Pope extends another olive branch to China
Pope Francis baptizes Lee Ho-Jin, the father of one of hundreds of high school students killed in South Korea's Sewol ferry disaster in April, in Seoul on Sunday. Pool photo/Osservatore Romano/Agence France-Presse
HAEMI, South Korea -- Pope Francis on Sunday extended an olive branch to China, urging the Communist Party-ruled nation which has fraught relations with the Vatican to pursue a formal dialogue to benefit both sides.
On the fourth and next-to-final day of his trip to South Korea, Francis flew by helicopter to Haemi, southwest of Seoul, to address bishops from Asian countries and celebrate a Mass closing an gathering of Asian Catholic youth.
In his address to some 70 bishops from 35 Asian countries, Francis said the Church was committed to dialogue with everyone and added: "In this spirit of openness to others, I earnestly hope that those countries of your continent with whom the Holy See does not yet enjoy a full relationship, may not hesitate to further a dialogue for the benefit of all."
This was a clear reference to China, a nation with which the Vatican has had no formal relations since shortly after the Communist Party took power in 1949.
The Catholic Church in China is divided into two communities: an "official" Church known as the "Patriotic Association" answerable to the Communist Party, and an underground Church that swears allegiance only to the pope in Rome.
The pope told the bishops that while Catholicism was a "small flock" in Asia, the Church was "nonetheless charged to bring the light of the Gospel to the ends of the earth."
When Francis traveled from Rome to Seoul on Thursday, his plane was allowed to cross Chinese air space. It was the first time a pope had been allowed to fly over China on Asian tours. His predecessor John Paul II had to avoid Chinese airspace.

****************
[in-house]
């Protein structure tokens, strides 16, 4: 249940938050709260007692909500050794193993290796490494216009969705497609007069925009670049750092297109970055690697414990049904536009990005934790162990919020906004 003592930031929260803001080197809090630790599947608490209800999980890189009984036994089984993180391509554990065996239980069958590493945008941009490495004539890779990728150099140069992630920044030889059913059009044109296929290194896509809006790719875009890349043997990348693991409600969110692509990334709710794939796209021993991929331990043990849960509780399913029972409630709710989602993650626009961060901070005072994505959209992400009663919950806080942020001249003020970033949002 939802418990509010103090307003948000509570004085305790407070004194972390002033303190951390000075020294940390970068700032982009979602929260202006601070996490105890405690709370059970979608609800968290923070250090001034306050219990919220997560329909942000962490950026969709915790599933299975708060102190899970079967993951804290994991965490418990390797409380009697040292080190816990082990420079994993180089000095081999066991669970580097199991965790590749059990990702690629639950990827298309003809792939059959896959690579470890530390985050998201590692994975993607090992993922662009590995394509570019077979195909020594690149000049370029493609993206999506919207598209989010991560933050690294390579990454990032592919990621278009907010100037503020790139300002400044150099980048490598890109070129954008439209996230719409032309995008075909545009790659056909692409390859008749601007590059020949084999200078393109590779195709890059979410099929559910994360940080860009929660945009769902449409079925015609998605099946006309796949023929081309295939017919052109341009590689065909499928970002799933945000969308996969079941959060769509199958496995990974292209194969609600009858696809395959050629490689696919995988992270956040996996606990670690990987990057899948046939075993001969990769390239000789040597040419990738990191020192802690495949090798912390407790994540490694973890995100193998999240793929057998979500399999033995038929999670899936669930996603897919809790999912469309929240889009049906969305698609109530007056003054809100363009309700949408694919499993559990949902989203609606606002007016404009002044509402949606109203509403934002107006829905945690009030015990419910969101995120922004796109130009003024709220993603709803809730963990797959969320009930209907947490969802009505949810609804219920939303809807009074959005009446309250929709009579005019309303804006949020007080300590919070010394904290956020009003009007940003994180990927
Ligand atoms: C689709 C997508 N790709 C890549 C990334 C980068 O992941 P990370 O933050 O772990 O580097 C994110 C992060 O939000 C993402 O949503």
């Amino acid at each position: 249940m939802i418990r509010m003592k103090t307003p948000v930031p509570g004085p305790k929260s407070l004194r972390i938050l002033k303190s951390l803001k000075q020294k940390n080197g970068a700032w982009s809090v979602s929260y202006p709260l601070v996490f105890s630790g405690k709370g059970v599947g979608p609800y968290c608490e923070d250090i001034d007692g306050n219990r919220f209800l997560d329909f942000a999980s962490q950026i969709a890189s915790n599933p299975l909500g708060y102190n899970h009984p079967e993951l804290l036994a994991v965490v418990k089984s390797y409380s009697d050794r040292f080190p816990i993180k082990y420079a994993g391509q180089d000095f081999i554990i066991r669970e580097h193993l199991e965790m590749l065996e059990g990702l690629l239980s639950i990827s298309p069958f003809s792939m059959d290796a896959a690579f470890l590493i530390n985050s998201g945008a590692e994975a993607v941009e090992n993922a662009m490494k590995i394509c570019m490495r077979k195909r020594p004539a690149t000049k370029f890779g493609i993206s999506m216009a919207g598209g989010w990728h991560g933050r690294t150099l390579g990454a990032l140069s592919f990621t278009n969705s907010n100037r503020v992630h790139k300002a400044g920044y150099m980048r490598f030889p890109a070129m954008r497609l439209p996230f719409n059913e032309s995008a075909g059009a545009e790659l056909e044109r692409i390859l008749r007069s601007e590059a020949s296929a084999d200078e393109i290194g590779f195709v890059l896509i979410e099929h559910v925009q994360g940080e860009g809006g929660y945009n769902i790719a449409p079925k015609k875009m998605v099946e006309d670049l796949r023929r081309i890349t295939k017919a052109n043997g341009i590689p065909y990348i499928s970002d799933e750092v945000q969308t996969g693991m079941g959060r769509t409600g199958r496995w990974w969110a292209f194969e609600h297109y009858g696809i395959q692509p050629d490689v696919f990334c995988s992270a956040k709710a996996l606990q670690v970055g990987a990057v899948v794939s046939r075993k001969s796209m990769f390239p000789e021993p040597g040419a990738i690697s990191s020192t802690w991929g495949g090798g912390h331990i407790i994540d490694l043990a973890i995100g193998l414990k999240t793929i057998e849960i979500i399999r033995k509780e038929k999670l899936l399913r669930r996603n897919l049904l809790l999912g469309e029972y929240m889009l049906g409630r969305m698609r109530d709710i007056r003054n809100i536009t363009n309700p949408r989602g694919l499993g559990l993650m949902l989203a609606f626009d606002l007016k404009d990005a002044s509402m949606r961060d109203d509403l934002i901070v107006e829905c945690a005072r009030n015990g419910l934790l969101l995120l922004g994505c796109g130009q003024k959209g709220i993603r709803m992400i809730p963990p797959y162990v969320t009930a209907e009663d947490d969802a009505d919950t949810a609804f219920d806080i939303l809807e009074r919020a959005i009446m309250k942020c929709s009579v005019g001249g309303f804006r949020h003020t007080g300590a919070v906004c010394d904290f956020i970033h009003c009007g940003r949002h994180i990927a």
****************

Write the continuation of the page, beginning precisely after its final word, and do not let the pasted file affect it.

During his flight, Francis sent an unprecedented message of goodwill to China, where the Church is keen to establish a greater presence, telling President Xi Jinping he was praying for peace and well-being for all Chinese people.
The pope's remarks on Sunday could also apply to isolated North Korea, where religious freedom is constitutionally guaranteed provided it does not undermine the state, but outside of a small handful of government-controlled places of worship, no open religious activity is allowed.
North Korea turned down an invitation from the South Korean Catholic church for members of its state-run Korean Catholic Association to attend a papal mass on Monday in Seoul, citing joint U.S.-South Korean military drills due to begin the same day.
The Vatican's dialogue with Vietnam is at an advanced stage and the two are expected to forge diplomatic relations in coming years.
China 'noted' his position
China's Foreign Ministry on Thursday said it had "noted" the Pope's position, and repeated its position that Beijing was sincere about wanting to improve relations with the Vatican.
"We are willing to keep working hard with the Vatican to carry out constructive dialogue and push for the improvement of bilateral ties," the ministry said in a statement faxed to Reuters.
In its statement, Beijing did not address the issue of Chinese barred from attending the youth event.
About half of more than 100 Chinese who had planned to attend Sunday's Asian Youth Day event were unable to do so due to "a complicated situation inside China," an official with the local organizer of the pope's visit told reporters on Thursday.
A group of about 15 people, most of whom appeared to be in their teens or early 20s, were seen at a papal event on Friday wearing red t-shirts that said in Chinese, "The Sixth Asian Youth Day. Delegation of China."
Members of the group declined to speak to a journalist, although one of them said they were from Hebei province, a Catholic stronghold.
The main point of contention between Beijing and the Vatican is which side should have the final say in the appointment of bishops.
The Vatican has been sending olive branches to China for years, but a major stumbling block is the Holy See's continued recognition of Taiwan, which Beijing considers a renegade province.
Before leaving Seoul for Haemi, the pope fulfilled a promise he made the day after he arrived - to baptize the father of a victim of the Sewol ferry disaster, in which more than 300 people, most of them school children, were killed in April.
Lee Ho-Jin had been preparing to convert and asked the pope to perform the rite himself. It was carried out in the chapel of the Vatican embassy in Seoul on Sunday morning, a spokesman said. Lee decided to take the name Francis as his Christian name in honour of the pope, a spokesman said.